A Chinese space probe has moved into position to land on the dark side of the moon for the first time, the official Xinhua news agency reported.
The probe, the Chang'e-4, entered a planned orbit on Sunday 'to prepare for the first-ever soft landing on the far side of the moon', the news agency said, citing the China National Space Administration.
It didn't say when the landing would occur- but experts from the Smithsonian Institution, the American museums and research centres group, reported that the craft was expected to set down on the Von Kármán crater landing point between January 1 and 3, according to the South China Morning Post.
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The Chang'e-4 (artist's impression pictured), has today entered lunar orbit and will be the first ever rover to land on the far side of the lunar surface. A lander will help guide the spacecraft to the dark side of the moon
Chang'e-4 will target the South Pole-Aitken basin's Von Karman crater, the largest in the entire solar system at 15,000 miles (24,000km) across and eight miles deep.
The moon is tidally locked to Earth, rotating at the same rate that it orbits our planet, so the far side - or the 'dark side' - is never visible from Earth.
Previous spacecraft have seen the far side of the moon, but none has landed on it.
China launched the Chang'e-4 probe earlier this month, carried by a Long March-3B rocket.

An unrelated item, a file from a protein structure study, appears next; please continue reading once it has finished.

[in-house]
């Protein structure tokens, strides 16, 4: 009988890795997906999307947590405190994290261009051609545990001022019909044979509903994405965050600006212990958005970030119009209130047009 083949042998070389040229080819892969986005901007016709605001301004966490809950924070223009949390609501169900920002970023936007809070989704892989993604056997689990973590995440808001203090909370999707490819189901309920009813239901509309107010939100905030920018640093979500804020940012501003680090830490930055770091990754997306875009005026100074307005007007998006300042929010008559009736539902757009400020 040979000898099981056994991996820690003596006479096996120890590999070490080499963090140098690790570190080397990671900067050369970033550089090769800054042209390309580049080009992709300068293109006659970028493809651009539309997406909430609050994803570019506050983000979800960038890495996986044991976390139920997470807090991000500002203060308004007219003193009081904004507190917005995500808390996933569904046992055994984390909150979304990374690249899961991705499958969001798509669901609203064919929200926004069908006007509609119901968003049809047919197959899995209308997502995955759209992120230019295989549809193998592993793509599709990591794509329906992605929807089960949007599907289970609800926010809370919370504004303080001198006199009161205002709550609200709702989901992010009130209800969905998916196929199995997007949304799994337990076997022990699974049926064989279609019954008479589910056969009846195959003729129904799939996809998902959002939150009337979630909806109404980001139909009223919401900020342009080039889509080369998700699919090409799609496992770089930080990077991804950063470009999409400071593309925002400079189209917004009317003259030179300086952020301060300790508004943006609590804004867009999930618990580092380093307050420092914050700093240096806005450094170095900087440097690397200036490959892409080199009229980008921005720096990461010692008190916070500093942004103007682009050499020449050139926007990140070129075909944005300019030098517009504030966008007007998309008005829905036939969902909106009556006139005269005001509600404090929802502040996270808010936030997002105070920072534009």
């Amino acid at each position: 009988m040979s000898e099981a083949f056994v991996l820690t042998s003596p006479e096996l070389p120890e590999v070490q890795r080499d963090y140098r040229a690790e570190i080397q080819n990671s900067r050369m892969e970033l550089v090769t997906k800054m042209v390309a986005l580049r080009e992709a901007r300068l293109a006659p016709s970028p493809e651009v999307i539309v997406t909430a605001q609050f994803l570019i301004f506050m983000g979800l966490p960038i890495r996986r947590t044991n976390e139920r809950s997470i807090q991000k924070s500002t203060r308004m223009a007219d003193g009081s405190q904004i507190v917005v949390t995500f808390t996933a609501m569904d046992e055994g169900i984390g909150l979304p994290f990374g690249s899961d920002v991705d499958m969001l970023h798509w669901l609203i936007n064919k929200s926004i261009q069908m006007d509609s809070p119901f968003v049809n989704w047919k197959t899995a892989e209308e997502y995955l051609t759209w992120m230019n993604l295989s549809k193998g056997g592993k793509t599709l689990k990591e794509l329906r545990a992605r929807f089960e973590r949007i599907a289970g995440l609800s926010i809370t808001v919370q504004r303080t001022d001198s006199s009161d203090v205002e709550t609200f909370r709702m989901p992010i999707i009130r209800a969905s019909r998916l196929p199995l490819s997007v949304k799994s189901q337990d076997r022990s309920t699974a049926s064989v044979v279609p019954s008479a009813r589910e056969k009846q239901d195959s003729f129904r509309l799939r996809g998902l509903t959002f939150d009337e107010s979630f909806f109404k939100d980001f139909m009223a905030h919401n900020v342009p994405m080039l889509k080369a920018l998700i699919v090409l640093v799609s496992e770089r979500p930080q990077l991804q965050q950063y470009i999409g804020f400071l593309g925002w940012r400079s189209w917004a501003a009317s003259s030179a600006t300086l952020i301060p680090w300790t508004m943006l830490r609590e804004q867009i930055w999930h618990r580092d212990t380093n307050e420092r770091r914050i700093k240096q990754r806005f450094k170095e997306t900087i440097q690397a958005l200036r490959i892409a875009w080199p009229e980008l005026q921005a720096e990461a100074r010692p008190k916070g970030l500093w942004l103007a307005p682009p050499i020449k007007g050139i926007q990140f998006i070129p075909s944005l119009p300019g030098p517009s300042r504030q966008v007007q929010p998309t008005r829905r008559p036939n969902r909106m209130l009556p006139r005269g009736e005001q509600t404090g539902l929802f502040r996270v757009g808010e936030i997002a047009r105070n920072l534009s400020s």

It includes a lander and a rover to explore the surface of the moon.
Chang'e-4 has been described as 'hugely ambitious' and heralded as a sign of China's growing intentions to rival the space exploration prowess of the US, Russia and the EU
Xinhua said that the probe had entered an elliptical lunar orbit at 08.55 Beijing time, which brought it at its closest point just 15 kilometres away from the surface of the moon.
The Chang'e-4 first entered a lunar orbit on Dec. 12.
The tasks of the Chang'e-4 include astronomical observation, surveying the moon's terrain, landform and mineral composition, and measuring the neutron radiation and neutral atoms to study the environment on the far side of the moon.
China aims to catch up with Russia and the United States to become a major space power by 2030.
It is planning to launch construction of its own manned space station next year.
However, while China has insisted its ambitions are purely peaceful, the U.S. Defense Department has accused it of pursuing activities aimed at preventing other nations from using space-based assets during a crisis.
The space control centre will select a 'proper time' to land the probe on the far side of the moon, Xinhua reported.
Its descent is being aided by a relay satellite, the Queqiao, or Magpie Bridge.
Retrorockets on the probe fired on 12 December to stabilise the spacecraft and slow it down.
It took off from the Xichang satellite launch centre in Sichuan, south-west China at 6:30 GMT on December 7 atop a Long March-3B rocket.
It is expected to perform a